News, Police/Fire

VIDEO: Driver arrested, charged with drunken driving after Saugus crash

A driver was arrested after a car crash in Saugus on Monday. (Photo courtesy of Maureen Whitcomb)

SAUGUS — A Saugus man who police say was operating under the influence Monday afternoon was arrested after he crashed into two other vehicles on Essex Street.

Jeffrey Farren, 34, of Saugus, was charged with operating under the influence of liquor and violating a town bylaw by having a knife with a blade larger than two-and-a-half inches long after he struck two cars just before 1:30 p.m.

In a video captured on a home security camera owned by Essex Street resident Al DiNardo, Farren can be seen losing control of the vehicle and striking a 2016 Toyota Rav4 in the opposite lane of traffic, then a parked 2005 Dodge pickup truck.

new accident… July 2… Essex street… same location…

Posted by New Saugus voters and Friends on Monday, July 2, 2018

Saugus Police Lt. Ronald Giorgetti said the driver of the Rav4, a Saugus resident, was transported to an area hospital for medical attention. Farren was reportedly not injured

“The crash itself is still under investigation,” said Giorgetti.

At the same location in May, 47-year-old Kathleen Callahan of Saugus struck an MBTA bus head-on and was killed.

Police said she was initially traveling in the opposite lane, but may have struck a parked vehicle, causing her to veer into the MBTA bus lane.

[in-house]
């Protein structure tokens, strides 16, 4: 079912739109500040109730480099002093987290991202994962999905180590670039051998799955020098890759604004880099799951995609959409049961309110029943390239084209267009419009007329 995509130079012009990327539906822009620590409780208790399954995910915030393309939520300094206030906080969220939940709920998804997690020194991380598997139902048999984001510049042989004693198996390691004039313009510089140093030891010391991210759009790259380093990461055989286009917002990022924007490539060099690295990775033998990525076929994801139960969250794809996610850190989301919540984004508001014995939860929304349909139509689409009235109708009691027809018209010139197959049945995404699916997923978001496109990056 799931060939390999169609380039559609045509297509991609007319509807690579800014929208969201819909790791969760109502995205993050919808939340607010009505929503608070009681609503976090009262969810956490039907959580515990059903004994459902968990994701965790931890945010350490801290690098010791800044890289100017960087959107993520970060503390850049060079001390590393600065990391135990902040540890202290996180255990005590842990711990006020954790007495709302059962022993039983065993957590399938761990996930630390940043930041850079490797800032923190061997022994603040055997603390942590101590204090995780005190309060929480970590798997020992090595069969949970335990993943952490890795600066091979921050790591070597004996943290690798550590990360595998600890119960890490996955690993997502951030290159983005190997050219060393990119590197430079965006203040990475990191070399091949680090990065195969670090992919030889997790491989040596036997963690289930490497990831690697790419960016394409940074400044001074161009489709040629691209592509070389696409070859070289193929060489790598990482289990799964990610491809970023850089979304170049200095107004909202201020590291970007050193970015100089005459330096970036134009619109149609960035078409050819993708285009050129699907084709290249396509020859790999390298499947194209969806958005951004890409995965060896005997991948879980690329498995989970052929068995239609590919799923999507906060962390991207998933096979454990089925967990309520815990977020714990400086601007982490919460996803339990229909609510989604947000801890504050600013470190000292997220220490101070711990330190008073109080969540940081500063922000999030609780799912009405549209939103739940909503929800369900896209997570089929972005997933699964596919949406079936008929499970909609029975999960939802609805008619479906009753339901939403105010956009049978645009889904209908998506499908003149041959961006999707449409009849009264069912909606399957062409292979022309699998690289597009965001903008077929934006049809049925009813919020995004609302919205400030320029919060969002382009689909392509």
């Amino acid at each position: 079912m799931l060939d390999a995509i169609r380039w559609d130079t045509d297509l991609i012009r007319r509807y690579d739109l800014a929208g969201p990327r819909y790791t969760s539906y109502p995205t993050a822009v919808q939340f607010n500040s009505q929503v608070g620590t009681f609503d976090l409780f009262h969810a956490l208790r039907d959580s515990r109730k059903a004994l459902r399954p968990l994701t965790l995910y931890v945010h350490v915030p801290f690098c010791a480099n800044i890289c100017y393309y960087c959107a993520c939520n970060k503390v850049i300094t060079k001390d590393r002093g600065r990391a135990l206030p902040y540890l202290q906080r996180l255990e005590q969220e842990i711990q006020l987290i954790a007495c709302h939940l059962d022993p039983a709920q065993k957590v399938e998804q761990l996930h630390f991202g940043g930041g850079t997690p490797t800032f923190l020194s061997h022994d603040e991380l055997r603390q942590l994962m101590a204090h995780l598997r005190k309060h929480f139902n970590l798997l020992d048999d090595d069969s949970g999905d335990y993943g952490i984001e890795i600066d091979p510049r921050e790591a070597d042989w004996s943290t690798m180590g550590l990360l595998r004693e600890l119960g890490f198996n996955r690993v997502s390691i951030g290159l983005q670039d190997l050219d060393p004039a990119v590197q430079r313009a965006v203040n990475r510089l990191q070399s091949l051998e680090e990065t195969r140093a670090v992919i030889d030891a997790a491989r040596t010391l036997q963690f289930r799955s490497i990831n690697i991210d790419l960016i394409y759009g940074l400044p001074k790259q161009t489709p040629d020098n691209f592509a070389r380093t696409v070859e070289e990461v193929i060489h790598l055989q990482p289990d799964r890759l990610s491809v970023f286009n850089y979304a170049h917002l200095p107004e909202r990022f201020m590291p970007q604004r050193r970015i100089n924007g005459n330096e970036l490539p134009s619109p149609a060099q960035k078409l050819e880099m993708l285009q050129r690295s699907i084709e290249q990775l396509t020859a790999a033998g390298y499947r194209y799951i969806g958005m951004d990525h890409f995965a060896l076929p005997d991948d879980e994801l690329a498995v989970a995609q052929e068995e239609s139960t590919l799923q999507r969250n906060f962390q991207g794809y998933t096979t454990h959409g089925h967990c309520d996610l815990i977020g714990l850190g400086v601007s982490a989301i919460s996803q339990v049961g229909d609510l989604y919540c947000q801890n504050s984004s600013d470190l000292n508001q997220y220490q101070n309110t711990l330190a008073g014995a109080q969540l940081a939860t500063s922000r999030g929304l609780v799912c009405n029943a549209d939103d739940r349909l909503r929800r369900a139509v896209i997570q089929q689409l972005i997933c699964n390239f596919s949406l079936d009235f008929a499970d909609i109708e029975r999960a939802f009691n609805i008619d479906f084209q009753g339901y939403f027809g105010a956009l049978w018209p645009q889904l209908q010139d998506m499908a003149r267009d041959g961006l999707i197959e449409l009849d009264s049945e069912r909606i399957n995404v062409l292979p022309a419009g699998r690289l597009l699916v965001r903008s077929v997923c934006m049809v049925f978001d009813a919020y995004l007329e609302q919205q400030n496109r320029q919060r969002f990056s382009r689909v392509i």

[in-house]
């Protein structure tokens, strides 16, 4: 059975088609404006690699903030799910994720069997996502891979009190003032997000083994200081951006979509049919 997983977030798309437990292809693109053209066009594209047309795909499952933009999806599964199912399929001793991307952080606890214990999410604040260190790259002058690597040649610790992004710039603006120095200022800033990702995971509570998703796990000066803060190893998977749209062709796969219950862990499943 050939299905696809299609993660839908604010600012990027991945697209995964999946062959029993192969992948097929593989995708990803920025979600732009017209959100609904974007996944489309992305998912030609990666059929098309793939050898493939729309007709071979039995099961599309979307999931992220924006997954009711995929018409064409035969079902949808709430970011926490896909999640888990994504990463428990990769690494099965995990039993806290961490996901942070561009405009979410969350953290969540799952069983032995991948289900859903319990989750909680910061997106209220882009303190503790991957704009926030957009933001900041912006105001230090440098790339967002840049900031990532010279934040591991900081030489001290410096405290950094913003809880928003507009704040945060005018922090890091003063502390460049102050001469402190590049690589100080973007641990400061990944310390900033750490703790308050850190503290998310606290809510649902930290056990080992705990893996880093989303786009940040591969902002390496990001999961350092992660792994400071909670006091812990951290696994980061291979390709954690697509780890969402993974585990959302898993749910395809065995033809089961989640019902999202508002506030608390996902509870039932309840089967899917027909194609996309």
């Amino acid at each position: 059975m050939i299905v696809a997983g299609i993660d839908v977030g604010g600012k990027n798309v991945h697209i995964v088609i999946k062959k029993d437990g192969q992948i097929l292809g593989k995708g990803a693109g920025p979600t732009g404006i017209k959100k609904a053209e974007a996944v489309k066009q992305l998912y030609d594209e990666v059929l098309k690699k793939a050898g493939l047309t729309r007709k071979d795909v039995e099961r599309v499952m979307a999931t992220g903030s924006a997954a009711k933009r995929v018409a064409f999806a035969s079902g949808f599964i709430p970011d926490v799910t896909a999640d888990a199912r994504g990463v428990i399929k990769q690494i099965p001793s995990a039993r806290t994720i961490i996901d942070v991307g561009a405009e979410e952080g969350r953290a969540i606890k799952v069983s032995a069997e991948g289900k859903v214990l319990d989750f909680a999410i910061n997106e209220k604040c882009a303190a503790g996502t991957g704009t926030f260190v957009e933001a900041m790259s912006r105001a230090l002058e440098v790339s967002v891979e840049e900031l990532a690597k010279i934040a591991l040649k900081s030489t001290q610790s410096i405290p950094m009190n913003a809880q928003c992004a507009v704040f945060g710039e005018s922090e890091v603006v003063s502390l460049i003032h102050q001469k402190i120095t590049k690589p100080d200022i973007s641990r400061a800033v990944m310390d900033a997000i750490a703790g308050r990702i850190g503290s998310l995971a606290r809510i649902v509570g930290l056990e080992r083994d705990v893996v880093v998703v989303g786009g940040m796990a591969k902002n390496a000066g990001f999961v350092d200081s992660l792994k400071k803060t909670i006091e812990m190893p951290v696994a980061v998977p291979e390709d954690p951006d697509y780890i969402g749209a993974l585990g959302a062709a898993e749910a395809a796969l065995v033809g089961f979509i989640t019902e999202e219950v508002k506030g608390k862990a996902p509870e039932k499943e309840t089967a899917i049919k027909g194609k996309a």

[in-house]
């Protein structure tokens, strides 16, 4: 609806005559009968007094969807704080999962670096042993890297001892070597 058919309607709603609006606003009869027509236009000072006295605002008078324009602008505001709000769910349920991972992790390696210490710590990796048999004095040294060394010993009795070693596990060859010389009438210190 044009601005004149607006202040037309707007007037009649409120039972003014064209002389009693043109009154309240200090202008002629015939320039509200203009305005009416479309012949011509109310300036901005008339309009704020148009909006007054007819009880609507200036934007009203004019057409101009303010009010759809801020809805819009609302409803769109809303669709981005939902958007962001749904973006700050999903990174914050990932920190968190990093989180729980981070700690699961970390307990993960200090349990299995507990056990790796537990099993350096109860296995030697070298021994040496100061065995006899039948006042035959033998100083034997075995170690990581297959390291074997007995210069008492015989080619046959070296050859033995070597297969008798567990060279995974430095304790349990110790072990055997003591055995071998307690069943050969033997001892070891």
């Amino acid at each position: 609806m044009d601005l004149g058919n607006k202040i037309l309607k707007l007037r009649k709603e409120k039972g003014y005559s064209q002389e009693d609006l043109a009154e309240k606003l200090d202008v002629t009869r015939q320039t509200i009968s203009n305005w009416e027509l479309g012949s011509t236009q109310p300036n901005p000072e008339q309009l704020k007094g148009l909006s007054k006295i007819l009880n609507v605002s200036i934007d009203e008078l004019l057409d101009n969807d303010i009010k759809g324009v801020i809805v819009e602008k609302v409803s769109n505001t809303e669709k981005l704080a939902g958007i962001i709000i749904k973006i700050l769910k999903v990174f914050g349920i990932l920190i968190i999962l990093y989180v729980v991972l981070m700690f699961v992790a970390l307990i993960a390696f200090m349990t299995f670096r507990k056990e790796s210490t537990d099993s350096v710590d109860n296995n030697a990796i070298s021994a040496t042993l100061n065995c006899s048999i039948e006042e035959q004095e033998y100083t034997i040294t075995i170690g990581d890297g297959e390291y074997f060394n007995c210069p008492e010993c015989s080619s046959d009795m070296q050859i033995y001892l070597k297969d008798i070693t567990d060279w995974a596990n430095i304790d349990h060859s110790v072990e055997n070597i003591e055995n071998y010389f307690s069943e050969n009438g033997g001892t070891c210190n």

Between 1 and 520 Essex Street, there have been 16 crashes this year, said Giorgetti. One at Essex and Vine Streets, one at Essex and School Streets, one at Essex Street and Broadway, and 13 at various other locations on the road. Three of the crashes were in January, two in February, three in March, three in April, one in May, and three in June.

DiNardo, who is a Town Meeting member, said part of the reason he installed his cameras was because of the number of crashes.

“There have been dozens of accidents in the vicinity of my home,” he said. “About 10 years ago, three young people were killed early in the morning. I went out to the double line and one was still alive and three were dead.”

DiNardo believes the problem stems from drivers taking shortcuts off of Route 1 to avoid traffic. The use of phone apps that create quicker routes by using side streets has only worsened the problem, he said.

“A lot of our problem is Route 1 backing up,” said DiNardo. “People get frustrated and they’re going faster than they should. We have a 1950s designed highway. Our state delegation should be working on this. It should be the top priority.”

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